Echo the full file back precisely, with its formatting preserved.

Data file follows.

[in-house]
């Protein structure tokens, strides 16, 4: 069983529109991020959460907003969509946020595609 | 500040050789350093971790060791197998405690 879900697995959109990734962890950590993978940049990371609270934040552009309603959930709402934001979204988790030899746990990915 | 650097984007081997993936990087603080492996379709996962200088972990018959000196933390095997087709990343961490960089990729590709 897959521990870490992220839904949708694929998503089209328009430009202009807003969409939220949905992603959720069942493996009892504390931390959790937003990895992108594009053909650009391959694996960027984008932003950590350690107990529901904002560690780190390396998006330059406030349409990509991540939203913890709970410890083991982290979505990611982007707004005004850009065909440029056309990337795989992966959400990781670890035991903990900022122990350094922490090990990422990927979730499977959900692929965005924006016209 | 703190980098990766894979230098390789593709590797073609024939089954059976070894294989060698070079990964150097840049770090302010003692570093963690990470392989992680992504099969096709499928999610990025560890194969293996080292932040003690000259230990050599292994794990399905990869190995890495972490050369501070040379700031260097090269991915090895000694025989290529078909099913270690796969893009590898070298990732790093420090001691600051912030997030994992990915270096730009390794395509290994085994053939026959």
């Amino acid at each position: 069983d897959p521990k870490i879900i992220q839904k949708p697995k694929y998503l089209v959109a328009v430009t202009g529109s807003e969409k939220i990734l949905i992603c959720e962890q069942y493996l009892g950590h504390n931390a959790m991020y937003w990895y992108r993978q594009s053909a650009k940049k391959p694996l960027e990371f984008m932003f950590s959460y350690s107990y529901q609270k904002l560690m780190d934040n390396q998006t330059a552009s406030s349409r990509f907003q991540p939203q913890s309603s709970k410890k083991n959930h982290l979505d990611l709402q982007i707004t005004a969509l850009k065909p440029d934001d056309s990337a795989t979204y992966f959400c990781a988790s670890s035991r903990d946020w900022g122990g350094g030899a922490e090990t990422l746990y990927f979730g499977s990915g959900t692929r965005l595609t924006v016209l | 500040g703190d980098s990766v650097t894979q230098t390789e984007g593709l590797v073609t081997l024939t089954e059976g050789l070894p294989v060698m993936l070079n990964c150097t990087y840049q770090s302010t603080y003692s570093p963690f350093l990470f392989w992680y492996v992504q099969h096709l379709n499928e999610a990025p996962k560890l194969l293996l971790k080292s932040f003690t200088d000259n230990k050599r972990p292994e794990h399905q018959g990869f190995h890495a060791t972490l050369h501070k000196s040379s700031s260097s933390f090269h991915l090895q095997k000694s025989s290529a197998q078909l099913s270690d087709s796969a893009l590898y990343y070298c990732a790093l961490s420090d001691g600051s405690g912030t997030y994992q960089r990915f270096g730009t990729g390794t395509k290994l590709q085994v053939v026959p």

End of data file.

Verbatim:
[in-house]
């Protein structure tokens, strides 16, 4: 069983529109991020959460907003969509946020595609 | 500040050789350093971790060791197998405690 879900697995959109990734962890950590993978940049990371609270934040552009309603959930709402934001979204988790030899746990990915 | 650097984007081997993936990087603080492996379709996962200088972990018959000196933390095997087709990343961490960089990729590709 897959521990870490992220839904949708694929998503089209328009430009202009807003969409939220949905992603959720069942493996009892504390931390959790937003990895992108594009053909650009391959694996960027984008932003950590350690107990529901904002560690780190390396998006330059406030349409990509991540939203913890709970410890083991982290979505990611982007707004005004850009065909440029056309990337795989992966959400990781670890035991903990900022122990350094922490090990990422990927979730499977959900692929965005924006016209 | 703190980098990766894979230098390789593709590797073609024939089954059976070894294989060698070079990964150097840049770090302010003692570093963690990470392989992680992504099969096709499928999610990025560890194969293996080292932040003690000259230990050599292994794990399905990869190995890495972490050369501070040379700031260097090269991915090895000694025989290529078909099913270690796969893009590898070298990732790093420090001691600051912030997030994992990915270096730009390794395509290994085994053939026959």
């Amino acid at each position: 069983d897959p521990k870490i879900i992220q839904k949708p697995k694929y998503l089209v959109a328009v430009t202009g529109s807003e969409k939220i990734l949905i992603c959720e962890q069942y493996l009892g950590h504390n931390a959790m991020y937003w990895y992108r993978q594009s053909a650009k940049k391959p694996l960027e990371f984008m932003f950590s959460y350690s107990y529901q609270k904002l560690m780190d934040n390396q998006t330059a552009s406030s349409r990509f907003q991540p939203q913890s309603s709970k410890k083991n959930h982290l979505d990611l709402q982007i707004t005004a969509l850009k065909p440029d934001d056309s990337a795989t979204y992966f959400c990781a988790s670890s035991r903990d946020w900022g122990g350094g030899a922490e090990t990422l746990y990927f979730g499977s990915g959900t692929r965005l595609t924006v016209l | 500040g703190d980098s990766v650097t894979q230098t390789e984007g593709l590797v073609t081997l024939t089954e059976g050789l070894p294989v060698m993936l070079n990964c150097t990087y840049q770090s302010t603080y003692s570093p963690f350093l990470f392989w992680y492996v992504q099969h096709l379709n499928e999610a990025p996962k560890l194969l293996l971790k080292s932040f003690t200088d000259n230990k050599r972990p292994e794990h399905q018959g990869f190995h890495a060791t972490l050369h501070k000196s040379s700031s260097s933390f090269h991915l090895q095997k000694s025989s290529a197998q078909l099913s270690d087709s796969a893009l590898y990343y070298c990732a790093l961490s420090d001691g600051s405690g912030t997030y994992q960089r990915f270096g730009t990729g390794t395509k290994l590709q085994v053939v026959p």